We had previously determined the receptor density on the platelets and macrophages of our line 11 tg mice (1550 receptors/platelet and 65 000 receptors/macrophage) and found it to be at the high end of the physiologic range for human platelets (500-2000 receptors/platelet, as defined by binding of antihuman FcγRIIA antibody IV.3).14,20 We generated a second independent FcγRIIA tg line, line 32, and characterized its receptor expression level, using125I-IV.3 antihuman FcγRIIA binding to quantify receptor density. The density of FcγRIIA receptors on the platelets of these mice were approximately 25% to 30% of the density of the line 11 mice. Specifically, the line 32 FcγRIIA tg mice express 450 receptors/platelet and 18 000 receptors/macrophage (Figure5). For platelets, this receptor density is at the low end of the human physiologic range.20 

Fig. 5.

Scatchard analysis of FcγRIIA on platelets and macrophages of FcγRIIA tg line 32 shows lower receptor density than tg line 11.

Measurement of 125I-labeled IV.3 antibody binding to FcγRIIA on platelets indicates approximately 450 receptors/cell, about 25% to 30% of the receptor density of the FcγRIIA tg line 11 mice. The receptor density on macrophages of FcγRIIA tg line 32 mice is approximately 18 000/cell, about 30% of the receptor density of FcγRIIA tg line 11.

Fig. 5.

Scatchard analysis of FcγRIIA on platelets and macrophages of FcγRIIA tg line 32 shows lower receptor density than tg line 11.

Measurement of 125I-labeled IV.3 antibody binding to FcγRIIA on platelets indicates approximately 450 receptors/cell, about 25% to 30% of the receptor density of the FcγRIIA tg line 11 mice. The receptor density on macrophages of FcγRIIA tg line 32 mice is approximately 18 000/cell, about 30% of the receptor density of FcγRIIA tg line 11.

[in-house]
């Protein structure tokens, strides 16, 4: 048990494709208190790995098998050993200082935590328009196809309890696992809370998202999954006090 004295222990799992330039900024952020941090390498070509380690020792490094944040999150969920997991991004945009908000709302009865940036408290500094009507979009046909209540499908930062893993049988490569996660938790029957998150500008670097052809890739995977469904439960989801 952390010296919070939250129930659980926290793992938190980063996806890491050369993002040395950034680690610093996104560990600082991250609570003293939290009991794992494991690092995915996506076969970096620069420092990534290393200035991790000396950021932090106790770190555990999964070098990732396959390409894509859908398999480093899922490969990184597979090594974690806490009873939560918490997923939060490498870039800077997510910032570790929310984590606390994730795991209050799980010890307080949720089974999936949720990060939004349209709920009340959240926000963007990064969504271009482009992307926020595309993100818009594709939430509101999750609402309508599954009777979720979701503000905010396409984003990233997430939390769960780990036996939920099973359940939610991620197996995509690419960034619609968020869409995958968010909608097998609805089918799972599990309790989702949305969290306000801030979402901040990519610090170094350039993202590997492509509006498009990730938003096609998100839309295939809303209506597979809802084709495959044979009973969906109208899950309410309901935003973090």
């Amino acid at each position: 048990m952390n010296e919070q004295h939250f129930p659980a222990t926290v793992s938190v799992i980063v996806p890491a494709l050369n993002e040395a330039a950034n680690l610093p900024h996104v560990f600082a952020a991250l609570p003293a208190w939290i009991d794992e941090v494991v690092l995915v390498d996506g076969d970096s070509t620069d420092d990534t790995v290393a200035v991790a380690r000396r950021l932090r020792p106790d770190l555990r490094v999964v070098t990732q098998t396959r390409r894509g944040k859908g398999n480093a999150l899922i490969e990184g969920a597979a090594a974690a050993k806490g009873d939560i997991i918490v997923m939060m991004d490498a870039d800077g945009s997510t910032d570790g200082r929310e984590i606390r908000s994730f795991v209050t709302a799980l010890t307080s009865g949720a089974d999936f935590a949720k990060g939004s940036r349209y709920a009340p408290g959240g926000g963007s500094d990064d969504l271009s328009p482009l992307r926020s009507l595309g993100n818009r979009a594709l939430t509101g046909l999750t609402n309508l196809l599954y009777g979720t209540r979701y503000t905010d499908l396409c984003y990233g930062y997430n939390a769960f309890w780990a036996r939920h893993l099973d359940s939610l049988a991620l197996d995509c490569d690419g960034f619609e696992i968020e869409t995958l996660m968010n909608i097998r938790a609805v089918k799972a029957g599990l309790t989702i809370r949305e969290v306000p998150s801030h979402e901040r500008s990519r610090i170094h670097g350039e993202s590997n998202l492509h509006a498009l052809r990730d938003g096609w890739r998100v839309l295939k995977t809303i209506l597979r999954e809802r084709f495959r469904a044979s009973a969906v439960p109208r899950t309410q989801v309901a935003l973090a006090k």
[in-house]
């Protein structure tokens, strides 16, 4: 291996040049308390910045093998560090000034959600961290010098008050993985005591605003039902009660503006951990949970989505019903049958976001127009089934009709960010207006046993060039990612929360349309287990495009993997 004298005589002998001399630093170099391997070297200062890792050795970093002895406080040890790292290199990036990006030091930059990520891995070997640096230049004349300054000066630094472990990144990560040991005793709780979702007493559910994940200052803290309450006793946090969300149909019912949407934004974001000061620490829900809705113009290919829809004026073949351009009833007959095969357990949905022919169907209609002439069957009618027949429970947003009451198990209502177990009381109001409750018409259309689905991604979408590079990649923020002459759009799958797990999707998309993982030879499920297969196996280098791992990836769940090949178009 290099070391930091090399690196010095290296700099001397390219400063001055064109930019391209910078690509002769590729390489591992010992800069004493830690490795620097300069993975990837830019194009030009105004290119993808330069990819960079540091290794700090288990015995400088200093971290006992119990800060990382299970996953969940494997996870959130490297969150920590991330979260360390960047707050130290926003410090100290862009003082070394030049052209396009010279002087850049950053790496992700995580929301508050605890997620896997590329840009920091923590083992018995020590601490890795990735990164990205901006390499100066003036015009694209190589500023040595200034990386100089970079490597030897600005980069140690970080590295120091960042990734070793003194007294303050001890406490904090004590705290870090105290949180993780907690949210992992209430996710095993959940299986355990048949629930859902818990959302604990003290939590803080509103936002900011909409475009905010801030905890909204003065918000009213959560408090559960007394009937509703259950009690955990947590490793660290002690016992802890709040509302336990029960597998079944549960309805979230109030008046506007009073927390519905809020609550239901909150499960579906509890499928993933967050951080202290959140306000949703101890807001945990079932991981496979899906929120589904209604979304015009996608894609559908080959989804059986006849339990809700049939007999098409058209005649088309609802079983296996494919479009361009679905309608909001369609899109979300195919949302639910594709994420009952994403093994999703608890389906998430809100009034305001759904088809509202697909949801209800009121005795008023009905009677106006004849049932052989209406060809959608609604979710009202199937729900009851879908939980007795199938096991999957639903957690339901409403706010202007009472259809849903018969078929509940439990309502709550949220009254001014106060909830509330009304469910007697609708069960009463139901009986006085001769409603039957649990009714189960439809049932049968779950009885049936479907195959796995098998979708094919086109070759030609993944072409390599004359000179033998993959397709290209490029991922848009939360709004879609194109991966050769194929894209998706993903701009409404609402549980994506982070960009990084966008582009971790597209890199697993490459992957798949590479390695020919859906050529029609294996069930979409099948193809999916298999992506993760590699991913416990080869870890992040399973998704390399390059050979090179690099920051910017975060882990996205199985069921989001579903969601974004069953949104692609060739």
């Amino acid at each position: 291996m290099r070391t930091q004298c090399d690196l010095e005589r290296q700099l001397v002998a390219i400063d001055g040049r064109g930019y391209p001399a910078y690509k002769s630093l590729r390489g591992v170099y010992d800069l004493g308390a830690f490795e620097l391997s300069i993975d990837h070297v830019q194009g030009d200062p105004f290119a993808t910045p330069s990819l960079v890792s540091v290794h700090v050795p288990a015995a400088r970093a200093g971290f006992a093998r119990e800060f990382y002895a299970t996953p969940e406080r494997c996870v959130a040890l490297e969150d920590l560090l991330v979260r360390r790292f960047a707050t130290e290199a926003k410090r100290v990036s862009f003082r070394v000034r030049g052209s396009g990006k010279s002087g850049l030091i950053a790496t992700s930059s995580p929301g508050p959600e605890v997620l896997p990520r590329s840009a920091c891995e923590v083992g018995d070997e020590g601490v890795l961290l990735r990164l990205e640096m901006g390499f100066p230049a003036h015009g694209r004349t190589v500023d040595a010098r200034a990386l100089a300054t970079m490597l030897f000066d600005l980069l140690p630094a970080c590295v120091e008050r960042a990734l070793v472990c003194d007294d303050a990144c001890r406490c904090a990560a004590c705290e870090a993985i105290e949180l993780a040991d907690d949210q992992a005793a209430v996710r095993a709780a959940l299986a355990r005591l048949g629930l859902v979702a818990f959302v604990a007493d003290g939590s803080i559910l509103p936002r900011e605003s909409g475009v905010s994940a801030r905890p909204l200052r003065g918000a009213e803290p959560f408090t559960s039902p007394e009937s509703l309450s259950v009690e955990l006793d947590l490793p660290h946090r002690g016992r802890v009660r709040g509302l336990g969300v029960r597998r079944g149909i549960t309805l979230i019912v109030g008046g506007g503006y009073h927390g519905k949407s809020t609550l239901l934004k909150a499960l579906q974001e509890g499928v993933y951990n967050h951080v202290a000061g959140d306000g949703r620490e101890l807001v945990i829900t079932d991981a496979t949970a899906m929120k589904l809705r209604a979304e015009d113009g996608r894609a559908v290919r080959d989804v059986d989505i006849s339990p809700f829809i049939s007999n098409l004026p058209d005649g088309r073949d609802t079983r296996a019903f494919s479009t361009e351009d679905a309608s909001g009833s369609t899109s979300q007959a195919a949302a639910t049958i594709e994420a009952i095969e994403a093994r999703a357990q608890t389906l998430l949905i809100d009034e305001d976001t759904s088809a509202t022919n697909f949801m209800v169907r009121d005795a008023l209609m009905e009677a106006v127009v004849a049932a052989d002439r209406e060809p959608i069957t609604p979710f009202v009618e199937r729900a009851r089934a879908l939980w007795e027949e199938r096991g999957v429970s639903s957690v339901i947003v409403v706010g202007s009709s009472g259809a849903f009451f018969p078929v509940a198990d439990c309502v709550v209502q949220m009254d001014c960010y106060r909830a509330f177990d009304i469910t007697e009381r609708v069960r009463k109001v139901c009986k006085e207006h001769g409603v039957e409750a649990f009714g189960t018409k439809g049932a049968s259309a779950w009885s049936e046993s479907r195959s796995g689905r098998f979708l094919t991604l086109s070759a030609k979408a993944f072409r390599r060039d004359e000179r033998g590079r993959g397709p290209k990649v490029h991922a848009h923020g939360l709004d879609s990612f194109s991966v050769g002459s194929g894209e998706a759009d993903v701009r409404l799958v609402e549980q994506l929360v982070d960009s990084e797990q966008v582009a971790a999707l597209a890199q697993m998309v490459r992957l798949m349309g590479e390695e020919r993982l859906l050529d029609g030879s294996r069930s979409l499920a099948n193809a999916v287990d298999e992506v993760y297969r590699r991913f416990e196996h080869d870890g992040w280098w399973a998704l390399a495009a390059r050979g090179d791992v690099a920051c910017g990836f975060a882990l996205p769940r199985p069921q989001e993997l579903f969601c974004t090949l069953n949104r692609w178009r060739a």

We found that 10 μg/mL of anti-CD9 antibody was able to activate the transgenic mouse platelets from both the high (tg line 11) and low (tg line 32) expressing lines in an in vitro aggregation assay. We then varied the concentration of antibody to determine the dose-response relationship for platelet activation. The threshold concentration for the low expressing line 32 was 3.0 μg/mL, below which the platelets were not activated. In contrast, the threshold concentration for the high expressing line 11 was less, 1.3 μg/mL. These results are in agreement with the known dependence in human platelets in vitro on FcγRIIA density for activation by antiplatelet antibodies. Thus, our 2 tg lines provided us with an opportunity to dissect the contribution of receptor density in vivo.

Line 32 FcγRIIA tg mice did not manifest shock or respiratory distress after injection of anti-CD9 at doses of 50 and 75 μg IV, or up to 200 μg IP. For technical reasons, it was not possible to inject more than 75 μg IV using the tail vein. The same observation of a benign to absent systemic reaction was seen for tg line 32 × γ-KO mice. In fact, comparison of line 32 mice with line 32 × γ-KO mice was quite interesting. The line 32 FcγRIIA tg mice experienced platelet counts after IP antibody injection similar to those of wild-type mice, the average nadir count being 0.34 ± 0.11 × 106 platelets/μL). The line 32 FcγRIIA × γ-KO tg mice, by comparison, not only were free of shock but actually experienced a milder thrombocytopenia than FcγRIIA tg line 32 mice on a wild-type background (0.62 ± 0.08 versus 0.34 ± 0.11 × 106 platelets/μL;P < .05). Thus, in the setting of no platelet activation, as in wild-type mice, reduction of splenic clearance by the γ-KO ameliorated the severity of the thrombocytopenia. Line 32 FcγRIIA × γ-KO tg mice were injected IV with the same concentration of antibody and, as with the IP injections, did not experience the shock symptoms. The platelet counts in these mice were similar to those after IP injection, 0.568 ± 0.22 × 106 platelets/μL.